Kanter v. Warner-Lambert Co., 265 F.3d 853, 857 (9th
Cir. 2001). “A person residing in a given state is not
necessarily domiciled there, and thus is not necessarily a
citizen of that state.” Id. For the purposes
of diversity jurisdiction, a national bank is “a
citizen of the State in which its main office, as set forth
in its articles of association, is located.”
Wachovia Bank v. Schmidt, 546 U.S. 303, 307, 126
S.Ct. 941, 945, 163 L.Ed.2d 797 (2006) (construing 28 U.S.C.
§ 1348). The citizenship of an LLC is the citizenship of
its members. See Johnson v. Columbia Props. Anchorage,
LP, 437 F.3d 894, 899 (9th Cir. 2006) (“[L]ike a
partnership, an LLC is a citizen of every state of which its
owners/members are citizens.”); Marseilles Hydro
Power, LLC v. Marseilles Land & Water Co., 299 F.3d
643, 652 (7th Cir. 2002) (“the relevant citizenship [of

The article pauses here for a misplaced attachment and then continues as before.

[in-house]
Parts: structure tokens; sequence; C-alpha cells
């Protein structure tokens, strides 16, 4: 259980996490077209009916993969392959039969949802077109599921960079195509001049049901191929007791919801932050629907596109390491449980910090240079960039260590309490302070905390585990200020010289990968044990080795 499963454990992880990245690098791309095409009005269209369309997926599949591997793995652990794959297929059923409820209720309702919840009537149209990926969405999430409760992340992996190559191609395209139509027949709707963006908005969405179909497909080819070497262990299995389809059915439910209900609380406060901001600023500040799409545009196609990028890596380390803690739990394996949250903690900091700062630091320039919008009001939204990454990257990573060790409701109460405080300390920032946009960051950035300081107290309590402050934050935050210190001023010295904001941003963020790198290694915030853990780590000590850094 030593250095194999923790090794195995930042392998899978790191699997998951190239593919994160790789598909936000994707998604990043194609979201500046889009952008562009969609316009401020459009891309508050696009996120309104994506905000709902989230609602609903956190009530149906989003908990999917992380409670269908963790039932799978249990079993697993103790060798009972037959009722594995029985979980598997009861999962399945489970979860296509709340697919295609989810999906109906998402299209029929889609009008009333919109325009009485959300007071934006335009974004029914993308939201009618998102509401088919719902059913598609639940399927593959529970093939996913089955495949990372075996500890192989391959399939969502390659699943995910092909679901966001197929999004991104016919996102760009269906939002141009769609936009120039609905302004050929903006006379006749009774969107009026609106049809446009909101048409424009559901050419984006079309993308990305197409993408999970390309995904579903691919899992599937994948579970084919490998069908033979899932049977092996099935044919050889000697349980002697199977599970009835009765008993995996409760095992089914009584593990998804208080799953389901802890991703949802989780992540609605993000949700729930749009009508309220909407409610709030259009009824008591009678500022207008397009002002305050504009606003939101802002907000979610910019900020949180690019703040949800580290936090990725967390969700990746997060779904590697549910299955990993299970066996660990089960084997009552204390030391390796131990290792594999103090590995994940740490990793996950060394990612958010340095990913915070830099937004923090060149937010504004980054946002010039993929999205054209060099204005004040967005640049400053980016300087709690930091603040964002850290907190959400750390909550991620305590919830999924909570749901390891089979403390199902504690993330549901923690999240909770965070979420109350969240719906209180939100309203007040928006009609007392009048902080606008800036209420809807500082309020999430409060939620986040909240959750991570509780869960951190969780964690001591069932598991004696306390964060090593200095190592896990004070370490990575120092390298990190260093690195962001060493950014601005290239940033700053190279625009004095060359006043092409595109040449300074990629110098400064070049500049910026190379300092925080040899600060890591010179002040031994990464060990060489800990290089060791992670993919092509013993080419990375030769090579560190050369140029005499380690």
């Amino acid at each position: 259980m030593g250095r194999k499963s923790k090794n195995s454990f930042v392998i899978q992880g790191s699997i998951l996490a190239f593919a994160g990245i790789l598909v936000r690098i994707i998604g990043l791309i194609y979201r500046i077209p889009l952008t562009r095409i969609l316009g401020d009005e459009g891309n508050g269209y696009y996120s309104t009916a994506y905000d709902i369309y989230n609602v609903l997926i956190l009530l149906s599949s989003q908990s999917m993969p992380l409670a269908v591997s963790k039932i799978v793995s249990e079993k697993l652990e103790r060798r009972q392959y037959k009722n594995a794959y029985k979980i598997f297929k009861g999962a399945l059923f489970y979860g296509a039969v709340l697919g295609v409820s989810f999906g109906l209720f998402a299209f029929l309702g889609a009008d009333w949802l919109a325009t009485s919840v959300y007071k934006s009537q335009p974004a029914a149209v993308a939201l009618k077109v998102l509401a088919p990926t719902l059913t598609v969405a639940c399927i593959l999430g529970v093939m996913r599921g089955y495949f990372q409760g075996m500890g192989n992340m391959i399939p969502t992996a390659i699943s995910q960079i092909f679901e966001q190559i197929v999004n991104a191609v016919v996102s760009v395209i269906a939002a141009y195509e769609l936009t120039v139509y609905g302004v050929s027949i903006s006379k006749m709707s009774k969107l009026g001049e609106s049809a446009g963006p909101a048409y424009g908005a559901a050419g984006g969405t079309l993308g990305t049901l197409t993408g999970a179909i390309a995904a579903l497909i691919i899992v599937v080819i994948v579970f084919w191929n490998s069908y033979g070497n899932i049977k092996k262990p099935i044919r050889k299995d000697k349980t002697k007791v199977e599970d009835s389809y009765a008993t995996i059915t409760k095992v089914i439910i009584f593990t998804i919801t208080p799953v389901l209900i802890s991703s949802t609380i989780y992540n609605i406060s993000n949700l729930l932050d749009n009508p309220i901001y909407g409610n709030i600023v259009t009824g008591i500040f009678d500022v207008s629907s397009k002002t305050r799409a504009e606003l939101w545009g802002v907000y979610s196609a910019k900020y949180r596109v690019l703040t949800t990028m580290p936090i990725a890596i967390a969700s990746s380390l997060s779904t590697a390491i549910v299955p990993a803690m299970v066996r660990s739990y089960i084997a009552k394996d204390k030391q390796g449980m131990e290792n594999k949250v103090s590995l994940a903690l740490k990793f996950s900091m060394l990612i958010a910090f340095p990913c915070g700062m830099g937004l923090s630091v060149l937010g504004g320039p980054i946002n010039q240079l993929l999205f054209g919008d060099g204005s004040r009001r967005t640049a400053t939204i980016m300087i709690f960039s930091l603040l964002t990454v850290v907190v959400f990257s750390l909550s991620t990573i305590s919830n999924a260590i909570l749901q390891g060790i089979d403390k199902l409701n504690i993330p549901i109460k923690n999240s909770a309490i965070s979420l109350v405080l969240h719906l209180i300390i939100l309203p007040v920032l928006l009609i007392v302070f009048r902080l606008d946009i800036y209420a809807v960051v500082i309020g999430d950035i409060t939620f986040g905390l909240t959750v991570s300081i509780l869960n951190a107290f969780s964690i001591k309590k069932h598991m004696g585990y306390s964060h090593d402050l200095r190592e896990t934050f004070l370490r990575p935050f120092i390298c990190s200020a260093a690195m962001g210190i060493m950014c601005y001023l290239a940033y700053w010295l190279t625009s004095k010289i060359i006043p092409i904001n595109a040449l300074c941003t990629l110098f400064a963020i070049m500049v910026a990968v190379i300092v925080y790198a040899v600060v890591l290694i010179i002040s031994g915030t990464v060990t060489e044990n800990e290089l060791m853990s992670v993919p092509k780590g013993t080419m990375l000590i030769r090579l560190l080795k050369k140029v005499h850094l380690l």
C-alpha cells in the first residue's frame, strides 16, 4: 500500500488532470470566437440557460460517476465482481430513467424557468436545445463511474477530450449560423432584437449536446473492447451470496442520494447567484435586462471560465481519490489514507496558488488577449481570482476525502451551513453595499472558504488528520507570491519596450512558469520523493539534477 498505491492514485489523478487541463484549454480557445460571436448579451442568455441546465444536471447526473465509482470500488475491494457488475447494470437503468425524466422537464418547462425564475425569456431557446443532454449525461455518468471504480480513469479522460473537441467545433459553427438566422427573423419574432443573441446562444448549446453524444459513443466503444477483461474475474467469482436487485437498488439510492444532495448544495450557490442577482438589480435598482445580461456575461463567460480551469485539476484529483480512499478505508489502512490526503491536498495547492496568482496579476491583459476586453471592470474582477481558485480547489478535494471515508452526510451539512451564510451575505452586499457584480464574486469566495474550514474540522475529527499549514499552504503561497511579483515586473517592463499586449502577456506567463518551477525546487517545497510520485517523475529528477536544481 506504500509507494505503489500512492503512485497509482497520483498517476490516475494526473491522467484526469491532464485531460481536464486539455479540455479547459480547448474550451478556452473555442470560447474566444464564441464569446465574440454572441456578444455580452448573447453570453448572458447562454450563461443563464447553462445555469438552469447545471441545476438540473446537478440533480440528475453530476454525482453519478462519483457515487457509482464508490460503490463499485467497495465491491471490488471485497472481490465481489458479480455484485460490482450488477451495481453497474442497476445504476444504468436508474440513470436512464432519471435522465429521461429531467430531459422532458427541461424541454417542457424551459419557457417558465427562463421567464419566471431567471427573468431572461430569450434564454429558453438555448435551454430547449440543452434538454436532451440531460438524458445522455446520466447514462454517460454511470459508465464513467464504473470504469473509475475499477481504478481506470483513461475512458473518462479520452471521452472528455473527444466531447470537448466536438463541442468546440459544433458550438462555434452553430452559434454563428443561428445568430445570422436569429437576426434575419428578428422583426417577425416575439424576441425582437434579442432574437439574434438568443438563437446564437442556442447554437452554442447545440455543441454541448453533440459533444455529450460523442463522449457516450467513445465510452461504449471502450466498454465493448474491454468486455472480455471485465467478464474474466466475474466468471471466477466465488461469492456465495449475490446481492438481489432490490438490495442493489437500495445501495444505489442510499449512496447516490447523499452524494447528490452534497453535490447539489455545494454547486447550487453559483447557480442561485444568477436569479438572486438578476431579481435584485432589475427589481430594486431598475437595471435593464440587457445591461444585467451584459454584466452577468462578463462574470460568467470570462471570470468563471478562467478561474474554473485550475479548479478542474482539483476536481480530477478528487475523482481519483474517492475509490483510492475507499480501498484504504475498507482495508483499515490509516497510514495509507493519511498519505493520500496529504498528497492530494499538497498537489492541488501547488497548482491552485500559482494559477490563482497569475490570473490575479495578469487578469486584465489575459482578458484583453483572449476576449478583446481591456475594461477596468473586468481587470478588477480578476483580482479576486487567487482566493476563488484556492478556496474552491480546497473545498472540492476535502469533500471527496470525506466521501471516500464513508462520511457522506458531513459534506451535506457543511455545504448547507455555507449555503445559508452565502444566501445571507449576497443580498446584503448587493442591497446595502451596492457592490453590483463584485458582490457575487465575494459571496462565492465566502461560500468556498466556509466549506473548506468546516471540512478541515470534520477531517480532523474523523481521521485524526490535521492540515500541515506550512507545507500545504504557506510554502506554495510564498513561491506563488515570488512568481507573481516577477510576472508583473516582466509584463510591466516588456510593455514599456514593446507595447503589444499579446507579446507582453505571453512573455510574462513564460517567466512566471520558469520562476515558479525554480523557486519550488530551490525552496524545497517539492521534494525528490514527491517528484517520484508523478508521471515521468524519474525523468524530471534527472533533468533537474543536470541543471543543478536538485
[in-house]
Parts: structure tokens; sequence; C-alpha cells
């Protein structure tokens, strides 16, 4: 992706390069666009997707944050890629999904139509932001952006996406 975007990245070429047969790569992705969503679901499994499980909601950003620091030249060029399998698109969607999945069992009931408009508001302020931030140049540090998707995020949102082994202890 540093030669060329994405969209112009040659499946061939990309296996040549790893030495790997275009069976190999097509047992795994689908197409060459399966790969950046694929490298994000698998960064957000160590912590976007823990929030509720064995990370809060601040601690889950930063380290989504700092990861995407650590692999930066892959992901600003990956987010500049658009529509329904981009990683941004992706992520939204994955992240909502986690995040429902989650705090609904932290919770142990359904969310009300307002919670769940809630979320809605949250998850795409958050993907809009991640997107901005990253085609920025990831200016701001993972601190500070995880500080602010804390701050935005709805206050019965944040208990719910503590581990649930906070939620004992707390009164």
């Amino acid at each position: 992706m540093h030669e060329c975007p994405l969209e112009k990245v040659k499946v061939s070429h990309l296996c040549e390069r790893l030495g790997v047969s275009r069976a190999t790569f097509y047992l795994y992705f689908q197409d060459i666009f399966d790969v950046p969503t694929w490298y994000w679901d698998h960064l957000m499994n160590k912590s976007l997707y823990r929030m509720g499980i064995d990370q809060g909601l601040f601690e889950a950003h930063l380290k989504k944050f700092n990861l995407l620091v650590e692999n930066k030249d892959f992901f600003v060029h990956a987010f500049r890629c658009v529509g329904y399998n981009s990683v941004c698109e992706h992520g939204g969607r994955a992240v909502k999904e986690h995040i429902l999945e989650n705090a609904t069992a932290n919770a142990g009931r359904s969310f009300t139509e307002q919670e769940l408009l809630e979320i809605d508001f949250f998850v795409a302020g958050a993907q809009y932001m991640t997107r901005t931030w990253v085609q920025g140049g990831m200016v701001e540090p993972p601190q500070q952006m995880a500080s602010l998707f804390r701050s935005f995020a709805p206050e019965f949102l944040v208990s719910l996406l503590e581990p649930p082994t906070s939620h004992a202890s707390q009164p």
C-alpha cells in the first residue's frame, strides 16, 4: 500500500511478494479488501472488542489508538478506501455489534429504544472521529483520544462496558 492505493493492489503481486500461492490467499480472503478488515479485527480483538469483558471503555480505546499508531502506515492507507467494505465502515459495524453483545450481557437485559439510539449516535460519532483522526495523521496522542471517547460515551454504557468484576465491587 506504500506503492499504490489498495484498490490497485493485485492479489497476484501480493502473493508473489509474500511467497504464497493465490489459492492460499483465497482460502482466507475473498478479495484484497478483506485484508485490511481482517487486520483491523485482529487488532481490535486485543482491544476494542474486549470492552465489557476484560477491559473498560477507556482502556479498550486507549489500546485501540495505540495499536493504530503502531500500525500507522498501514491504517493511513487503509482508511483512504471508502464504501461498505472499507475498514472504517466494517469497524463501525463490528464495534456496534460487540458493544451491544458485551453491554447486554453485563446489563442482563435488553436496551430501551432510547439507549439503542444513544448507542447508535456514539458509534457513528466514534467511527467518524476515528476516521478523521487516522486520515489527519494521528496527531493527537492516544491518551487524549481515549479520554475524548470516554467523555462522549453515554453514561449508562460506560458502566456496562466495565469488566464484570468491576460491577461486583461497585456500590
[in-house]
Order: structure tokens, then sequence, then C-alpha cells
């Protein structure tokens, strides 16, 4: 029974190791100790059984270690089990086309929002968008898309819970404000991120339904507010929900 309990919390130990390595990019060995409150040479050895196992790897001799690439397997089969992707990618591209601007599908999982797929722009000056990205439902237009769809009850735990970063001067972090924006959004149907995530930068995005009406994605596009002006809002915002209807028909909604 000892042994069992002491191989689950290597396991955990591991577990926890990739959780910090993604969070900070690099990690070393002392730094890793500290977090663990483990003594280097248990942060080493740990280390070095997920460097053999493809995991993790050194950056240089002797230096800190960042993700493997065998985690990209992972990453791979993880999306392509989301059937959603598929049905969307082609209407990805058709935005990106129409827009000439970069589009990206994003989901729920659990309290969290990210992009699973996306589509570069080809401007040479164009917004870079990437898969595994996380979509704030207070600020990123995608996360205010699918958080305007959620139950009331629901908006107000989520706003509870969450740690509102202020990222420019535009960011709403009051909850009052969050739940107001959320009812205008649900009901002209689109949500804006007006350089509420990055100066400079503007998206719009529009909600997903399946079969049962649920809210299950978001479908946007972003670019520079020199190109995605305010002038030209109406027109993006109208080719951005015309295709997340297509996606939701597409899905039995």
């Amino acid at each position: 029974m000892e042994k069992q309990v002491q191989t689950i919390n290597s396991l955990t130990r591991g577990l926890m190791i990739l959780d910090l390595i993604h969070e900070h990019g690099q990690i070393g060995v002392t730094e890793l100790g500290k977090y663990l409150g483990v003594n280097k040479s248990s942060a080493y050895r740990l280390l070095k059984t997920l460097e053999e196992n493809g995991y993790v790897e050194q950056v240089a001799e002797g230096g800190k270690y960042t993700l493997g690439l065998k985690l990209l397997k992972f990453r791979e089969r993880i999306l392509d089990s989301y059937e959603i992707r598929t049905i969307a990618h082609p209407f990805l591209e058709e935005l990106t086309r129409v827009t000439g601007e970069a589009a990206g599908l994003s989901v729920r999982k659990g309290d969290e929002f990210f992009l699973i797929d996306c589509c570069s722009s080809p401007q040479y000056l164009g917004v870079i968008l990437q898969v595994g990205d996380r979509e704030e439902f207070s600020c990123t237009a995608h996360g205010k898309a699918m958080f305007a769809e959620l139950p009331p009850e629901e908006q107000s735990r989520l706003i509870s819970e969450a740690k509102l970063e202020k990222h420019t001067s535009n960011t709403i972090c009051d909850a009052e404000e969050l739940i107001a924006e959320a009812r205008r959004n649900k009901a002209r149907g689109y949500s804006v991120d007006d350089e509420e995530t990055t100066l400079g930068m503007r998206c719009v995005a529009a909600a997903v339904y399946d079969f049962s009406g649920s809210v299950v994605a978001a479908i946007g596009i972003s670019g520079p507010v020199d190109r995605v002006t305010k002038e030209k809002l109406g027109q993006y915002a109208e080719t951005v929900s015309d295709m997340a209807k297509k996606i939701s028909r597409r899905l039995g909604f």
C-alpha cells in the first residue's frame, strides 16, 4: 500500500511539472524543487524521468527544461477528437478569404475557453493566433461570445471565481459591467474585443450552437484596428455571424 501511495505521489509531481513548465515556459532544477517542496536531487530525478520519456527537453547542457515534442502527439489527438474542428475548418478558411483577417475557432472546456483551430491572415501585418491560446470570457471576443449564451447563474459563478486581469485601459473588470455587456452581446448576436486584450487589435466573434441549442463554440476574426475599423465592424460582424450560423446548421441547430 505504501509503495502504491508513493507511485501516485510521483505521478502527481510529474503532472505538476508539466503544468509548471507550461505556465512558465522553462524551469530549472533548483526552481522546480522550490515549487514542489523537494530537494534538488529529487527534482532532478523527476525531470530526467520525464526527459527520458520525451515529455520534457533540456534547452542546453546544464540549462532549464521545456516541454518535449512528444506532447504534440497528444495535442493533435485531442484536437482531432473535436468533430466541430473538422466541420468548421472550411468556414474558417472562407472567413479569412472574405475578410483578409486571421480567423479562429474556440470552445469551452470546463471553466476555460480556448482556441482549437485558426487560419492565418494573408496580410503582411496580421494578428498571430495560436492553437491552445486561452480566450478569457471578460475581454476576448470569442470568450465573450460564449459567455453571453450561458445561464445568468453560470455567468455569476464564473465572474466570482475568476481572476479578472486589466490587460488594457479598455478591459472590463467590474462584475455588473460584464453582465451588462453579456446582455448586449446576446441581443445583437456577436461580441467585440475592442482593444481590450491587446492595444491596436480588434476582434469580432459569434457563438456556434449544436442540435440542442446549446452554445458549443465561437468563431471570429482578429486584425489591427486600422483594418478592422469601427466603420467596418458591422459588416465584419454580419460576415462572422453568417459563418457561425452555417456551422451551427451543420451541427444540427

an LLC] for diversity purposes is that of the members, not of
the company”); Handelsman v. Bedford Village
Assocs., Ltd. P’ship, 213 F.3d 48, 51-52 (2d Cir.
2000) (“a limited liability company has the citizenship
of its membership”); Cosgrove v. Bartolotta,
150 F.3d 729, 731 (7th Cir. 1998); TPS Utilicom Servs.,
Inc. v. AT & T Corp., 223 F.Supp.2d 1089, 1101 (C.D.
Cal. 2002) (“A limited liability company . . . is
treated like a partnership for the purpose of establishing
citizenship under diversity jurisdiction”).
Notice of Removal alleges that “Plaintiff is a
California citizen, based on domicile, as he pleads ownership
of a home . . . [in] Inglewood, California . . . . (Comp.
¶¶ 2, 3, 39).” (Notice of Removal: 2:20-22.)
The Notice of Removal additionally alleges that Plaintiff
maintained a Wells Fargo checking account listing his
Inglewood address and that, “[u]pon information and
belief, ” Plaintiff “resides in California with
the intention to remain indefinitely.” (Notice of
Removal: 3:1-5.) As the Notice of Removal indicates, the
Complaint, alleges only Plaintiff’s residence and
ownership of a home in Inglewood, California. Because the
only support for Wells Fargo’s allegation of
Plaintiff’s citizenship is an allegation of residence,